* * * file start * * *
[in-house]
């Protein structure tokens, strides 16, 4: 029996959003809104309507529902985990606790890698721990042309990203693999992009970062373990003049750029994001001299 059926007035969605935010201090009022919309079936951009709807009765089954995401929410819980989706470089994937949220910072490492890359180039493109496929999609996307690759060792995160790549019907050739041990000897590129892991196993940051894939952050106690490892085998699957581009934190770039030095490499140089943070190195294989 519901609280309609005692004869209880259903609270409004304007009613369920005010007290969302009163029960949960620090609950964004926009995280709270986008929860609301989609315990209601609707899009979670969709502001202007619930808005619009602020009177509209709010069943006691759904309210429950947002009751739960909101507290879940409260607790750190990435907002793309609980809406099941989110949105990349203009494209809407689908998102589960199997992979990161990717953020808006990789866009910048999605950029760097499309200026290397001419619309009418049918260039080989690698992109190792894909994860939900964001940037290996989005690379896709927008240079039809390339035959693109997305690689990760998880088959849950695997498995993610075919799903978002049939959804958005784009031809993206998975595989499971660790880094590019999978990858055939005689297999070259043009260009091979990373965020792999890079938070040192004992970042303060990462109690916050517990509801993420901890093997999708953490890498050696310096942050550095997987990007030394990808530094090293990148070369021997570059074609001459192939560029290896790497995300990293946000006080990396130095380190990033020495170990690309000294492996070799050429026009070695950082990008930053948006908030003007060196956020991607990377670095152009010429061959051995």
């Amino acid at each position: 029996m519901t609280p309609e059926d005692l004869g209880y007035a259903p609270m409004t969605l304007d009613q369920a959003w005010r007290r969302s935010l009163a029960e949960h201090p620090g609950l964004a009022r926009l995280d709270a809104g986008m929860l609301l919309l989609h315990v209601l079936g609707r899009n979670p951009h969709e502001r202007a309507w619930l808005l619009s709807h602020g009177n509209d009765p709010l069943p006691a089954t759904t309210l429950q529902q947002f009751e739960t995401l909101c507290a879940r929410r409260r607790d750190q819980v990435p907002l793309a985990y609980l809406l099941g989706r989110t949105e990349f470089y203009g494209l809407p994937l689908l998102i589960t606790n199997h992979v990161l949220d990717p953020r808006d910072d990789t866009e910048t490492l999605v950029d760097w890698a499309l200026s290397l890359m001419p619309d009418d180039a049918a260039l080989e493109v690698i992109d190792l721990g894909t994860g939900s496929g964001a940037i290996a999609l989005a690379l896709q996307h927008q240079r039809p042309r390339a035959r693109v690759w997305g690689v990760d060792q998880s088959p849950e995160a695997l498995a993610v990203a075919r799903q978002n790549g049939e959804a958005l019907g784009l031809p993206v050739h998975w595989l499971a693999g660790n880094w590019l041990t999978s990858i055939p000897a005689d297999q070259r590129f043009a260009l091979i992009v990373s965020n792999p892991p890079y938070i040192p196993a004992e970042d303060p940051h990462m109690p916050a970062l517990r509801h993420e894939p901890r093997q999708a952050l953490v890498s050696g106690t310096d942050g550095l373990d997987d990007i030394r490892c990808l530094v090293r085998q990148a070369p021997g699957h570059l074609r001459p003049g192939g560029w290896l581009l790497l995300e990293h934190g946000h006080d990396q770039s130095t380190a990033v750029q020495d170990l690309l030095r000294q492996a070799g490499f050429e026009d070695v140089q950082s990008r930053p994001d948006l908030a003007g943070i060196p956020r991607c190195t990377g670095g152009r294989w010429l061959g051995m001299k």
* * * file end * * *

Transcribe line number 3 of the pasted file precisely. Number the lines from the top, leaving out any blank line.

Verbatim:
């Amino acid at each position: 029996m519901t609280p309609e059926d005692l004869g209880y007035a259903p609270m409004t969605l304007d009613q369920a959003w005010r007290r969302s935010l009163a029960e949960h201090p620090g609950l964004a009022r926009l995280d709270a809104g986008m929860l609301l919309l989609h315990v209601l079936g609707r899009n979670p951009h969709e502001r202007a309507w619930l808005l619009s709807h602020g009177n509209d009765p709010l069943p006691a089954t759904t309210l429950q529902q947002f009751e739960t995401l909101c507290a879940r929410r409260r607790d750190q819980v990435p907002l793309a985990y609980l809406l099941g989706r989110t949105e990349f470089y203009g494209l809407p994937l689908l998102i589960t606790n199997h992979v990161l949220d990717p953020r808006d910072d990789t866009e910048t490492l999605v950029d760097w890698a499309l200026s290397l890359m001419p619309d009418d180039a049918a260039l080989e493109v690698i992109d190792l721990g894909t994860g939900s496929g964001a940037i290996a999609l989005a690379l896709q996307h927008q240079r039809p042309r390339a035959r693109v690759w997305g690689v990760d060792q998880s088959p849950e995160a695997l498995a993610v990203a075919r799903q978002n790549g049939e959804a958005l019907g784009l031809p993206v050739h998975w595989l499971a693999g660790n880094w590019l041990t999978s990858i055939p000897a005689d297999q070259r590129f043009a260009l091979i992009v990373s965020n792999p892991p890079y938070i040192p196993a004992e970042d303060p940051h990462m109690p916050a970062l517990r509801h993420e894939p901890r093997q999708a952050l953490v890498s050696g106690t310096d942050g550095l373990d997987d990007i030394r490892c990808l530094v090293r085998q990148a070369p021997g699957h570059l074609r001459p003049g192939g560029w290896l581009l790497l995300e990293h934190g946000h006080d990396q770039s130095t380190a990033v750029q020495d170990l690309l030095r000294q492996a070799g490499f050429e026009d070695v140089q950082s990008r930053p994001d948006l908030a003007g943070i060196p956020r991607c190195t990377g670095g152009r294989w010429l061959g051995m001299k």